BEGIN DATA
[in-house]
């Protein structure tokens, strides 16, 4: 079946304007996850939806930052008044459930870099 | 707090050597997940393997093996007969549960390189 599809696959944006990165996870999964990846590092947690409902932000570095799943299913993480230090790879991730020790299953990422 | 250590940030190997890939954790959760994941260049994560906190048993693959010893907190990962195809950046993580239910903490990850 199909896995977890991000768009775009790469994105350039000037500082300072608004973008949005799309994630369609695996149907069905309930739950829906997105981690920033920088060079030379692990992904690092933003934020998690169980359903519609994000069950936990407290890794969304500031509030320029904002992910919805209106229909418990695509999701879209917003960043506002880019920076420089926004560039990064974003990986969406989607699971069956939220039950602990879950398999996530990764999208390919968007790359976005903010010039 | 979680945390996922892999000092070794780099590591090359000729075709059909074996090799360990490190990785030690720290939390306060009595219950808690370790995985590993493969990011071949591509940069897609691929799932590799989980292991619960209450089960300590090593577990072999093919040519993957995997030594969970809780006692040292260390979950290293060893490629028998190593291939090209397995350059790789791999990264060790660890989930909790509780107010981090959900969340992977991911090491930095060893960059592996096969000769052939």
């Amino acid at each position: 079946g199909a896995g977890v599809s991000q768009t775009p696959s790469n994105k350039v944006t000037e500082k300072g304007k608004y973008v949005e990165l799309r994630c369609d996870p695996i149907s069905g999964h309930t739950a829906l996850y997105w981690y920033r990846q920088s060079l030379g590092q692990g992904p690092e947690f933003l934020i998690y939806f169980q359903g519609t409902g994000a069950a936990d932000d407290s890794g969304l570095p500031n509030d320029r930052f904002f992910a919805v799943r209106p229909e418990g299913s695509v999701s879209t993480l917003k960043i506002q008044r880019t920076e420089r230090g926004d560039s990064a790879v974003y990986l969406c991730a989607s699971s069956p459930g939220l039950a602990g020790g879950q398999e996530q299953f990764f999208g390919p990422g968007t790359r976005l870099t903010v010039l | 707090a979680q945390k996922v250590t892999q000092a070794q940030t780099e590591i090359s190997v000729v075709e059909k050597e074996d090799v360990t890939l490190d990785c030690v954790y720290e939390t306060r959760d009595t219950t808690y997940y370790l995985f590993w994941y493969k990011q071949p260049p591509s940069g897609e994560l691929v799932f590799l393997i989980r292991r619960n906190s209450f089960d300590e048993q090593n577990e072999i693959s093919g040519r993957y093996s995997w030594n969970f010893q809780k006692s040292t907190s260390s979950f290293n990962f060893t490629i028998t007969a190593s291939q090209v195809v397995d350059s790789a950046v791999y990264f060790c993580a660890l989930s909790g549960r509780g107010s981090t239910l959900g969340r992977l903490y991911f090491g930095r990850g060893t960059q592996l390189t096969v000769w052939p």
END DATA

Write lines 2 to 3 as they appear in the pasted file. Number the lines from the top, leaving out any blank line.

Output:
């Protein structure tokens, strides 16, 4: 079946304007996850939806930052008044459930870099 | 707090050597997940393997093996007969549960390189 599809696959944006990165996870999964990846590092947690409902932000570095799943299913993480230090790879991730020790299953990422 | 250590940030190997890939954790959760994941260049994560906190048993693959010893907190990962195809950046993580239910903490990850 199909896995977890991000768009775009790469994105350039000037500082300072608004973008949005799309994630369609695996149907069905309930739950829906997105981690920033920088060079030379692990992904690092933003934020998690169980359903519609994000069950936990407290890794969304500031509030320029904002992910919805209106229909418990695509999701879209917003960043506002880019920076420089926004560039990064974003990986969406989607699971069956939220039950602990879950398999996530990764999208390919968007790359976005903010010039 | 979680945390996922892999000092070794780099590591090359000729075709059909074996090799360990490190990785030690720290939390306060009595219950808690370790995985590993493969990011071949591509940069897609691929799932590799989980292991619960209450089960300590090593577990072999093919040519993957995997030594969970809780006692040292260390979950290293060893490629028998190593291939090209397995350059790789791999990264060790660890989930909790509780107010981090959900969340992977991911090491930095060893960059592996096969000769052939």
């Amino acid at each position: 079946g199909a896995g977890v599809s991000q768009t775009p696959s790469n994105k350039v944006t000037e500082k300072g304007k608004y973008v949005e990165l799309r994630c369609d996870p695996i149907s069905g999964h309930t739950a829906l996850y997105w981690y920033r990846q920088s060079l030379g590092q692990g992904p690092e947690f933003l934020i998690y939806f169980q359903g519609t409902g994000a069950a936990d932000d407290s890794g969304l570095p500031n509030d320029r930052f904002f992910a919805v799943r209106p229909e418990g299913s695509v999701s879209t993480l917003k960043i506002q008044r880019t920076e420089r230090g926004d560039s990064a790879v974003y990986l969406c991730a989607s699971s069956p459930g939220l039950a602990g020790g879950q398999e996530q299953f990764f999208g390919p990422g968007t790359r976005l870099t903010v010039l | 707090a979680q945390k996922v250590t892999q000092a070794q940030t780099e590591i090359s190997v000729v075709e059909k050597e074996d090799v360990t890939l490190d990785c030690v954790y720290e939390t306060r959760d009595t219950t808690y997940y370790l995985f590993w994941y493969k990011q071949p260049p591509s940069g897609e994560l691929v799932f590799l393997i989980r292991r619960n906190s209450f089960d300590e048993q090593n577990e072999i693959s093919g040519r993957y093996s995997w030594n969970f010893q809780k006692s040292t907190s260390s979950f290293n990962f060893t490629i028998t007969a190593s291939q090209v195809v397995d350059s790789a950046v791999y990264f060790c993580a660890l989930s909790g549960r509780g107010s981090t239910l959900g969340r992977l903490y991911f090491g930095r990850g060893t960059q592996l390189t096969v000769w052939p």